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Lana Lusco
9/28/2011 18:53:53

Lana Lusco
ISem 101.51
Weebly Article
9/25/11

In understanding the treatment of women in Afghanistan, it is important to understand the perspectives of individual women that have lived in Afghanistan before and after the Taliban.

The stories of women in Unveiled: Voices of Women in Afghanistan by Harriet Logan provides many opportunities for researches to become more familiar with individual stories that span different ages of women and their stories about being a woman in Afghanistan. The author focuses on the treatment of women before the Taliban regime and in doing so, she points out the hardships that women and their children had to adjust to once the Taliban became controlling.

In Behind the Burqa; Our Life in Afghanistan and How We Escaped to Freedom by Sulima and Hala and Batya Swift Yasgur address the injustice presented to women and the oppression they suffer by sharing their stories. Two sisters who are far apart in age share the differences between how they were oppressed based on their gender. The sisters eventually came to the U.S. and tell how women in Afghanistan are oppressed by their fathers, brothers, and husbands. While many people assume that people who are Islamic are all very similar, there are different perspectives by people who are different yet who still practice the same religion. The sisters in this book show this as they have different views on their religion and how it affects their life.

Ultimately, women in Afghanistan before the Taliban did not have as many oppressing limitations on them. Before the Taliban regime made their views laws, women could express themselves in their clothes and even in having certain jobs. During and after the Taliban, women became very oppressed and were not allowed to wear anything but very conservative clothes and had to cover their faces and stop being independent women who contributed to their country by working and being in positions of authority.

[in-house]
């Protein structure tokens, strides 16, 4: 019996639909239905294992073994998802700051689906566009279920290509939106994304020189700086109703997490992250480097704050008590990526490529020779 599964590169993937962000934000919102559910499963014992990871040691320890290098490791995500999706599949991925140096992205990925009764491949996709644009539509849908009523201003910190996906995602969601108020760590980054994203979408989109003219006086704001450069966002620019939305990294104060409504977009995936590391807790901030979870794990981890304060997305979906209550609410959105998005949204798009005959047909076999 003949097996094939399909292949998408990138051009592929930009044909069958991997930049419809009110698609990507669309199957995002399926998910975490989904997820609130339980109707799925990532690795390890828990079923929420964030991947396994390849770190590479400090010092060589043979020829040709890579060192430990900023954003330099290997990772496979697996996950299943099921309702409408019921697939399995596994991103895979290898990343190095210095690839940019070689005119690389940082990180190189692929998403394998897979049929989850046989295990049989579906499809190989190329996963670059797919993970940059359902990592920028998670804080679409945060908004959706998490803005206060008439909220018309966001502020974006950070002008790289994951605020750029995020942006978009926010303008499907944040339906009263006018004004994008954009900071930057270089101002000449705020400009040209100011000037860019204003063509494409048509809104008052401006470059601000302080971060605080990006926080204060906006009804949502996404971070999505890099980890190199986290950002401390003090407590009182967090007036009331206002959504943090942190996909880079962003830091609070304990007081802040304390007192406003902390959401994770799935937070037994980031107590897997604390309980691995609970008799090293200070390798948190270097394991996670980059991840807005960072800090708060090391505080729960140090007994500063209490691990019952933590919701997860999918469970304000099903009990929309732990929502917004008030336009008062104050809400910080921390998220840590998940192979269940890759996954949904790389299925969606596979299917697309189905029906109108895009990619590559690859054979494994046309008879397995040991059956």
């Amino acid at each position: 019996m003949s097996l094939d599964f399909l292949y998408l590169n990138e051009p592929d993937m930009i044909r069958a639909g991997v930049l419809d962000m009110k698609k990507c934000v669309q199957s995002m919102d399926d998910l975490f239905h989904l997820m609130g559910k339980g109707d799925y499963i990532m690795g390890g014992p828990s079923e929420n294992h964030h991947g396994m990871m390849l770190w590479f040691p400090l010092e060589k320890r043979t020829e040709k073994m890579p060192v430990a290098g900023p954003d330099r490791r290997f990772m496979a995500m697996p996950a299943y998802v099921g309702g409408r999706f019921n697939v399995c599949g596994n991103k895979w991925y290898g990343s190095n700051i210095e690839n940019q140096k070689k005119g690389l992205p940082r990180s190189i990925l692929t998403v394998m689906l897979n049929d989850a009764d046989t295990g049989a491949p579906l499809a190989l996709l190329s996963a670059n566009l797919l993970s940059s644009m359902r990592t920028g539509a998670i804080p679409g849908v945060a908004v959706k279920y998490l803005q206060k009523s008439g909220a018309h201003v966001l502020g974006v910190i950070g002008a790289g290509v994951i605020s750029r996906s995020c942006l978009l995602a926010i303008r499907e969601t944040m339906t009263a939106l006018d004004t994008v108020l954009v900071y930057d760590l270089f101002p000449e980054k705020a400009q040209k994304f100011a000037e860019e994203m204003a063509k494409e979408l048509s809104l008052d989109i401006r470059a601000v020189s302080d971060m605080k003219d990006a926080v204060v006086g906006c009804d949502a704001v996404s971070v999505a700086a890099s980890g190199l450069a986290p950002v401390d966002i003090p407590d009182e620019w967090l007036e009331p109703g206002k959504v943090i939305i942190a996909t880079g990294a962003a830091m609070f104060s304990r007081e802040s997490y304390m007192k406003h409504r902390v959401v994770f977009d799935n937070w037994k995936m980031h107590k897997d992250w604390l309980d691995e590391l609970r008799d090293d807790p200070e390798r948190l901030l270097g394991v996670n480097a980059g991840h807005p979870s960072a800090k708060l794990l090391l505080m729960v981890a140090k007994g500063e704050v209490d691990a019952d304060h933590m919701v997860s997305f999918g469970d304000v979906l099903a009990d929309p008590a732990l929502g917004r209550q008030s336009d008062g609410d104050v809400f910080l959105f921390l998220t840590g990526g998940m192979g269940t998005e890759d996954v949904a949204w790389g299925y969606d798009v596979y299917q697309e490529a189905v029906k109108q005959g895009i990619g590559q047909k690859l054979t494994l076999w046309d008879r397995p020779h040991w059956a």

Just because women became oppressed during the Taliban regime doesn’t mean they stopped contributing to their country though. In Veiled threat: The Hidden Power of the Women of Afghanistan by Sally Armstrong, there is information that shows how women still contributed even though they were experiencing severe oppression. Here, there is information that shows how women just found different ways to contribute to their cause while still not getting in trouble by the Taliban.

One of the biggest challenges is that women in Afghanistan have had to change how they live so much because of different powers that are in charge of the country. To understand how the changes that are currently affecting women the book, Women in Afghanistan in the Post-Taliban Era: How Lives Have Changed and Where They Stand Today by Rosemarie Skaine is helpful in teaching the struggle that women have had in past oppressions and the struggle to adjust to different politics all the time.
In general, women have limited work and education opportunities and and have to obey the men in their life. More facts can be found at:
http://www.culturecrossing.net/basics_business_student_details.php?Id=12&CID=1

Sources Cited:

Armstrong, S. (2003). Veiled Threat: The Hidden Power of The Women of Afghanistan.
Canada: Penguin.

Logan, H. (2002). Unveiled: Voices of Women in Afghanistan. New York, NY: Harper Publishers.

Skaine, R. (2008). Women in Afghanistan in the Post-Taliban Era: How Lives Have Changed and Where They Stand Today. Jefferson, NC: McFarland Publishers.

Yasgur, B. (2002). Behind the Burqa: Our Life in Afghanistan and How We Escaped to Freedom. Wiley, John and Sons, Incorporated.

http://www.culturecrossing.net/basics_business_student_details.php?Id=12&CID

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